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Inbreeding threatens island’s kiwi – In the News

Sarah-Jane O'Connor posted in on January 19th, 2017.

Newly-published research from New Zealand researchers has found a Marlborough kiwi population thought to be thriving is actually threatened by the ‘silent effects’ of inbreeding. Dr Helen Taylor’s PhD research took her to Long Island, which has a little spotted kiwi population founded with two birds in the 1980s. While the population appeared to be […]

Govt plan to boost kiwi – In the News

Sarah-Jane O'Connor posted in on October 4th, 2016.

The Government has announced a plan to boost wild kiwi numbers to more than 100,000 by 2030 – about 30,000 more than current numbers. Conservation Minister Maggie Barry announced the draft plan on Monday and will now seek feedback from iwi partners and other stakeholders. The plan has three high-level goals: growing populations, maintaining genetic […]

Glaciers drove kiwi diversity – Expert reaction

Sarah-Jane O'Connor posted in on August 30th, 2016.

A new study suggests kiwi are more diverse than previously thought, thanks to ice age glaciations driving evolution into multiple lineages. Researchers based in Canada, in collaboration with Department of Conservation scientists, examined a database of kiwi DNA across the geographic range of the five known kiwi species. They found the five kiwi species divided […]

Mapping the kiwi genome – In the News

John Kerr posted in on July 24th, 2015.

The kiwi’s unique nocturnal behaviour is linked to some altered genes that eliminate color vision and others that modify its sense of smell, according European scientists who have mapped the birds entire DNA. The research, published in the open access journal Genome Biology, has been widely covered by New Zealand media. You can read more […]

UPDATED: Budget 2015: Kiwi conservation funding – Expert reaction

John Kerr posted in on May 21st, 2015.

More than $11 million of new operating funding for Kiwi conservation efforts, spread over four years,  has been announced in the new budget. The funding boost aims to to arrest the ongoing decline in wild kiwi numbers, which are falling by 2 per cent a year. “Kiwi are known around the world as a symbol […]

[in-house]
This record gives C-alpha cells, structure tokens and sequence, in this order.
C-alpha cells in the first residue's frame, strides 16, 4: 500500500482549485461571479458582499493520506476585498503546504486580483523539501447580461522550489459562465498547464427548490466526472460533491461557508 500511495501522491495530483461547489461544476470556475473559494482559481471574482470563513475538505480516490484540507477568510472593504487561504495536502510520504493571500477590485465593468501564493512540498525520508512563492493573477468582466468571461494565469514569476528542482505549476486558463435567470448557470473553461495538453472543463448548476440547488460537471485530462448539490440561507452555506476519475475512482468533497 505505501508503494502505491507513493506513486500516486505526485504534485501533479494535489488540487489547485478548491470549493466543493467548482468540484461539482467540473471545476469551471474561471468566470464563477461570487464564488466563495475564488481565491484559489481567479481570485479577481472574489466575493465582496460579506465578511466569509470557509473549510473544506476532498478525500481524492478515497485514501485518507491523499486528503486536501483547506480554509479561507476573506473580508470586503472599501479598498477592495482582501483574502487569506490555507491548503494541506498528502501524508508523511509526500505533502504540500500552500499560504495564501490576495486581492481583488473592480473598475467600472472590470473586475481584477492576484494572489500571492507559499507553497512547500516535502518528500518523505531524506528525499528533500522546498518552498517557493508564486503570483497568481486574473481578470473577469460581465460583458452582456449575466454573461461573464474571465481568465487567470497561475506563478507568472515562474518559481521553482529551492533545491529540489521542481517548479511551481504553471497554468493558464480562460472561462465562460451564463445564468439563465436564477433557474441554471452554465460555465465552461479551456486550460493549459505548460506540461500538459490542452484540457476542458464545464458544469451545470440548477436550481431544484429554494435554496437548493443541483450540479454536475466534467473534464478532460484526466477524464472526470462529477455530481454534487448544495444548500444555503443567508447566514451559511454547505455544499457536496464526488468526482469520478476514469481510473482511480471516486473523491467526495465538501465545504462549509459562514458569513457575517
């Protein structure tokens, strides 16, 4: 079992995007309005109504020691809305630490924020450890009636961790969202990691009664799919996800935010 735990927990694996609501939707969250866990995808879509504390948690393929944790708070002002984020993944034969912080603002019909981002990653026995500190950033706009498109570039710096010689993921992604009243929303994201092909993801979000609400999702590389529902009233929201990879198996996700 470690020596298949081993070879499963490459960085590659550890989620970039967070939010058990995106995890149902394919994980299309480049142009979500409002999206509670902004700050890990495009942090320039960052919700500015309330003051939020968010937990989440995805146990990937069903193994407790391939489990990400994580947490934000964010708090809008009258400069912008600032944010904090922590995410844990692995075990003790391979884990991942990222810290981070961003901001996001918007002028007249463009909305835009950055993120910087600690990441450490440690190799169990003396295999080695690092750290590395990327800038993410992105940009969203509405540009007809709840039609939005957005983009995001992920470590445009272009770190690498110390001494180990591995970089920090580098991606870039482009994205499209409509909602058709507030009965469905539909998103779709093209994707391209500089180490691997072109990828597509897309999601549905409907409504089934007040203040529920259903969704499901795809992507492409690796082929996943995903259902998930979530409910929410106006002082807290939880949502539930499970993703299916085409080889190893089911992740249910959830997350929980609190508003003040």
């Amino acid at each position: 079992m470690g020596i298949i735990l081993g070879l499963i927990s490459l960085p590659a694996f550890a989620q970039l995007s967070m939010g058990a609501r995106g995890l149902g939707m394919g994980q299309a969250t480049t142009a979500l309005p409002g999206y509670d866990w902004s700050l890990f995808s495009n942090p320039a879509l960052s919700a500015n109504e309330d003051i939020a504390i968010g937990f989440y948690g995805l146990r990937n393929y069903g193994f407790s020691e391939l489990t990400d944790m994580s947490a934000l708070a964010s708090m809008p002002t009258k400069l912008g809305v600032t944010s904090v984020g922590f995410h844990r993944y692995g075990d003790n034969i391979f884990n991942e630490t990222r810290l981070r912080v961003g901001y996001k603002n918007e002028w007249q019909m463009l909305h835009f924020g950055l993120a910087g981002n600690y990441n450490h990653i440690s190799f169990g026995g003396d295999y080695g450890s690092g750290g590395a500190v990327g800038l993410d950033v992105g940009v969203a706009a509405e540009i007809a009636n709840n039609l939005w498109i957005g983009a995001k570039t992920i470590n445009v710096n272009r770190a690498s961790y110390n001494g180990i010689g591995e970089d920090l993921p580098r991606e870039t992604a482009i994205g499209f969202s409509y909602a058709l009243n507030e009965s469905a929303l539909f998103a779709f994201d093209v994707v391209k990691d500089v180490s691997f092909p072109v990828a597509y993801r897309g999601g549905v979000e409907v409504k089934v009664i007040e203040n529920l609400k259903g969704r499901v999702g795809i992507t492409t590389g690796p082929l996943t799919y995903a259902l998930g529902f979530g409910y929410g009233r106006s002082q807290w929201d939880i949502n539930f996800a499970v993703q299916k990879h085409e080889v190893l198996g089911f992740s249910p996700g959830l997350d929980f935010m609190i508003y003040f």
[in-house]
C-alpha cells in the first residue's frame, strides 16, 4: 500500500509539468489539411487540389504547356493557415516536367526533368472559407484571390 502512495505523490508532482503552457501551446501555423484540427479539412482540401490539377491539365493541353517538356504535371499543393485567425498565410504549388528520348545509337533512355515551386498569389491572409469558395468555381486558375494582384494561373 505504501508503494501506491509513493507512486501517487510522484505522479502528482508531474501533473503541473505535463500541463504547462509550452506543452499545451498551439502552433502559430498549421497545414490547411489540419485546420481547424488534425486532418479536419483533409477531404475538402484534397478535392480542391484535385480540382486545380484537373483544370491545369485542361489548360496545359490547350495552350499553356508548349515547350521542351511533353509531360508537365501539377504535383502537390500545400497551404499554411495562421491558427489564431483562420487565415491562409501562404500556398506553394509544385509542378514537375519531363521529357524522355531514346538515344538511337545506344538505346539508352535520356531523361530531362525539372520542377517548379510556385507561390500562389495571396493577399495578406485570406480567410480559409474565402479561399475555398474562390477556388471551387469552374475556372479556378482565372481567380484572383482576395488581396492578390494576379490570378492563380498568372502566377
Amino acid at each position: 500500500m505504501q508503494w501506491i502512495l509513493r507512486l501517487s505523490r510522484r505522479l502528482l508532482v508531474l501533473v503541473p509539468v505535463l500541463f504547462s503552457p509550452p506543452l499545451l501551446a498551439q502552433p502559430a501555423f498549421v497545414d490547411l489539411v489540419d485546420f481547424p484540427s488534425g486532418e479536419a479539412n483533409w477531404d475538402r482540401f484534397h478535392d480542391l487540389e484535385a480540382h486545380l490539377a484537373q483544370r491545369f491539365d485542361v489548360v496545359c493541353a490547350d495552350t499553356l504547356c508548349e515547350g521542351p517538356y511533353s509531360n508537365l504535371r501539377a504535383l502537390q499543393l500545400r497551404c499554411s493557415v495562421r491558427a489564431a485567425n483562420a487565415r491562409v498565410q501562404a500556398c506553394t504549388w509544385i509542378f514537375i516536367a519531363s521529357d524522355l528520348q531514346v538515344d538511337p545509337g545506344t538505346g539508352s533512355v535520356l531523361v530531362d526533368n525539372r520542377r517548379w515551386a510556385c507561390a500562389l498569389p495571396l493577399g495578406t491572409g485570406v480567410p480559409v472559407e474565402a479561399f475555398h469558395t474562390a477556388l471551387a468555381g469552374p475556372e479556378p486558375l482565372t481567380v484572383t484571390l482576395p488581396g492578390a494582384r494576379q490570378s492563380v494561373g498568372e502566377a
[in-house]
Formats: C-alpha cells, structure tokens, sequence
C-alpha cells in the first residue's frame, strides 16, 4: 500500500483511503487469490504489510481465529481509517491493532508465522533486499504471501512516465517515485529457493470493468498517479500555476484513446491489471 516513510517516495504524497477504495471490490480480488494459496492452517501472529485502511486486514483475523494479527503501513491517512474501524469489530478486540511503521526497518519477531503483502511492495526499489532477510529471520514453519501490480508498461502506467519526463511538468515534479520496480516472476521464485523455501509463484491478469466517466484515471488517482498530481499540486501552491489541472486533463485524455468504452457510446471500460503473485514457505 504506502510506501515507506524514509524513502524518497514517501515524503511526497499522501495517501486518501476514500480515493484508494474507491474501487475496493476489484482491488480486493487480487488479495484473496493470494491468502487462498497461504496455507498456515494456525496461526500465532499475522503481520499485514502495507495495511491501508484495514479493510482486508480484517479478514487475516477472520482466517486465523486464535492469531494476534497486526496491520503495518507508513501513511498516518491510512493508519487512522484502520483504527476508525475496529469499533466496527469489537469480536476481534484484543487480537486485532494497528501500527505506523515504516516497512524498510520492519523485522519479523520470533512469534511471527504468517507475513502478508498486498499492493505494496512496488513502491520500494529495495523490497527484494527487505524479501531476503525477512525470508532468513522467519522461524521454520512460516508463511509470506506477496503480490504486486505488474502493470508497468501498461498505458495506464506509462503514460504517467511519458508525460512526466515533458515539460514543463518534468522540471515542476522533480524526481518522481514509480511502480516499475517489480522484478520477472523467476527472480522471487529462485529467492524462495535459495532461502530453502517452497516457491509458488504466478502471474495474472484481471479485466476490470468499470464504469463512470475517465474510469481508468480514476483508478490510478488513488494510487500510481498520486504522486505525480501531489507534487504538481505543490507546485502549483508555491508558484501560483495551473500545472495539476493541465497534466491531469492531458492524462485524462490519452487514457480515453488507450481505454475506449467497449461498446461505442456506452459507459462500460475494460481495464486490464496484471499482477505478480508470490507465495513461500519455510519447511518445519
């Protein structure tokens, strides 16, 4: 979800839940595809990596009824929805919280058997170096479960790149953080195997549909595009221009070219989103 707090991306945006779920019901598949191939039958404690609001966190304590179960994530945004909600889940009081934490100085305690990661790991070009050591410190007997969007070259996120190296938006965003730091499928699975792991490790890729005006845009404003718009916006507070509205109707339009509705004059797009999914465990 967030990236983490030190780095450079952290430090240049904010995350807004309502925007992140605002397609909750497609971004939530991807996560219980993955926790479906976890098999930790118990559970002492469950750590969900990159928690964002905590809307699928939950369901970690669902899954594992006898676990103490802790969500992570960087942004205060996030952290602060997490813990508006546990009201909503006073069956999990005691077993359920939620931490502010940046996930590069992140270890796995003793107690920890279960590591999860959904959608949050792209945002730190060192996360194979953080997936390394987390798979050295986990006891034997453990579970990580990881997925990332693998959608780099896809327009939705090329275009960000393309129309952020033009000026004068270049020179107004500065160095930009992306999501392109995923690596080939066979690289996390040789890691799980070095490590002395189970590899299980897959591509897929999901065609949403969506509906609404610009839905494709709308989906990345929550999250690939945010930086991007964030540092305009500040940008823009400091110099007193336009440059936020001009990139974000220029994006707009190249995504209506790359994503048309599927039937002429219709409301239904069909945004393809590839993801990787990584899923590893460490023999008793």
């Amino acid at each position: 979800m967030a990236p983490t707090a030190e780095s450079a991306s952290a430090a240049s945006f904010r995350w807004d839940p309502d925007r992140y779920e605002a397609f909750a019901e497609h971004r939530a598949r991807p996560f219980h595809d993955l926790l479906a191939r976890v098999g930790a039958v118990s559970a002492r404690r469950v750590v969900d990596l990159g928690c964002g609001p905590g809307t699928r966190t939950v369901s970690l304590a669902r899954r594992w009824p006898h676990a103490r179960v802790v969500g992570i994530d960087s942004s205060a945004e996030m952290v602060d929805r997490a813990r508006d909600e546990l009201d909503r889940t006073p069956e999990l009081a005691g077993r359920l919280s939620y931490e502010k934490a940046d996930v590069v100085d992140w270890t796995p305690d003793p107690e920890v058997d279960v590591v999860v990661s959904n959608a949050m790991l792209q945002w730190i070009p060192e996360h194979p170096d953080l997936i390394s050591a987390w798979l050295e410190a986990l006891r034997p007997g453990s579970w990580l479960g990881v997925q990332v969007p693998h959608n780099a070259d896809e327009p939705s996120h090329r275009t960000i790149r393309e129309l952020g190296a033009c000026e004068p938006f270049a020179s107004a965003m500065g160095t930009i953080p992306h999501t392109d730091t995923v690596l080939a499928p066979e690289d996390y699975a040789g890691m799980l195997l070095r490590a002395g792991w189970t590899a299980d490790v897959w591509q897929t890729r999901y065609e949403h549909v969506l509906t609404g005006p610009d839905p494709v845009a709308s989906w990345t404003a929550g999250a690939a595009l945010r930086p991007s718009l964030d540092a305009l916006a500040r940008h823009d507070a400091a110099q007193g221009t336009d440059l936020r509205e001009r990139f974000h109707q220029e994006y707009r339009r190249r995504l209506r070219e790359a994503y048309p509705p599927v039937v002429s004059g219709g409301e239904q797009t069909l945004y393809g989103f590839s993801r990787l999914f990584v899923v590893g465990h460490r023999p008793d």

Smart spending for ‘flagship’ species – Expert reaction

John Kerr posted in on March 25th, 2015.

Smart spending of private conservation funding for individual ‘charismatic’ species can significantly benefit other species, say the authors of a new study. In New Zealand, the Department of Conservation (DOC) runs a National Partnership sponsorship programme, allowing companies to sponsor an individual, iconic ‘flagship’ species such as the kiwi, kakapo or takahe. Some experts have […]

Moa, kiwi lost flight independently

John Kerr posted in on May 15th, 2014.

Flightless birds of a feather don’t always flock together, at least in an evolutionary sense. While the moa and kiwi are both flightless birds and part of the species group known as ratites, they may have evolved to become non-flying species independently according to genetic research from a Canadian team – including New Zealander Prof […]

Australians claim Kiwi’s ancestor

John Kerr posted in on December 20th, 2013.

Is New Zealand’s national bird about to go the way of Phar Lapp, Crowded House and pavlova? The Aussies are almost claiming the Kiwi, but not quite. New research suggests that the Kiwi is not a dwarf version of the Moa, as some theories suggest, but in fact shares a common ancestor with the emu […]

Kiwi chick gives hope for species survival

John Kerr posted in on July 9th, 2013.

A kiwi chick released on an island off the Kapiti coast may be the key to securing the future for the world’s most endangered kiwi – the rowi. The as-yet-unnamed rowi Kiwi chick was this week helicoptered to Mana Island — a predator-free kiwi sanctuary — as part of the National Kiwi Recovery Programme. The […]

Feather DNA analysis unveils cloak origins

John Kerr posted in on May 27th, 2011.

DNA analysis of feather cloaks dating back to 1810 has revealed fascinating insights about historical Maori trade and movement. Scientists from Massey, Auckland and Griffiths Universities, in collaboration with a host of Museums , have carefully analysed the DNA of feathers used in traditional Maori cloaks. Their samples came from 113 cloaks sourced from museums […]

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